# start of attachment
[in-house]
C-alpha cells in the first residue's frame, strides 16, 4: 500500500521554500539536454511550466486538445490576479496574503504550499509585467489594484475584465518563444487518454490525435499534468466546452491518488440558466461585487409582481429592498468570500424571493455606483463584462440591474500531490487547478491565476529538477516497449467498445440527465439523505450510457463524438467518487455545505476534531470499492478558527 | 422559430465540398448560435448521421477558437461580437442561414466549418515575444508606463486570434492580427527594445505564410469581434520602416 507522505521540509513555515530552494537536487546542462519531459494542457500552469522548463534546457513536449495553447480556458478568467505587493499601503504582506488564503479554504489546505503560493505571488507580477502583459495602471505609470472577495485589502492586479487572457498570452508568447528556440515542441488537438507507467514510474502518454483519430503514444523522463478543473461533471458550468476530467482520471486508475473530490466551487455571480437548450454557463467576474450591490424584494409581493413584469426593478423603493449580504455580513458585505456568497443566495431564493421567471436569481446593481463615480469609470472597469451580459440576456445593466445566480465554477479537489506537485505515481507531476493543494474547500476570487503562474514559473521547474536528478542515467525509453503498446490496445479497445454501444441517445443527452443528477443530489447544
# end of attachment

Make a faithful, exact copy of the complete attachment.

[in-house]
C-alpha cells in the first residue's frame, strides 16, 4: 500500500521554500539536454511550466486538445490576479496574503504550499509585467489594484475584465518563444487518454490525435499534468466546452491518488440558466461585487409582481429592498468570500424571493455606483463584462440591474500531490487547478491565476529538477516497449467498445440527465439523505450510457463524438467518487455545505476534531470499492478558527 | 422559430465540398448560435448521421477558437461580437442561414466549418515575444508606463486570434492580427527594445505564410469581434520602416 507522505521540509513555515530552494537536487546542462519531459494542457500552469522548463534546457513536449495553447480556458478568467505587493499601503504582506488564503479554504489546505503560493505571488507580477502583459495602471505609470472577495485589502492586479487572457498570452508568447528556440515542441488537438507507467514510474502518454483519430503514444523522463478543473461533471458550468476530467482520471486508475473530490466551487455571480437548450454557463467576474450591490424584494409581493413584469426593478423603493449580504455580513458585505456568497443566495431564493421567471436569481446593481463615480469609470472597469451580459440576456445593466445566480465554477479537489506537485505515481507531476493543494474547500476570487503562474514559473521547474536528478542515467525509453503498446490496445479497445454501444441517445443527452443528477443530489447544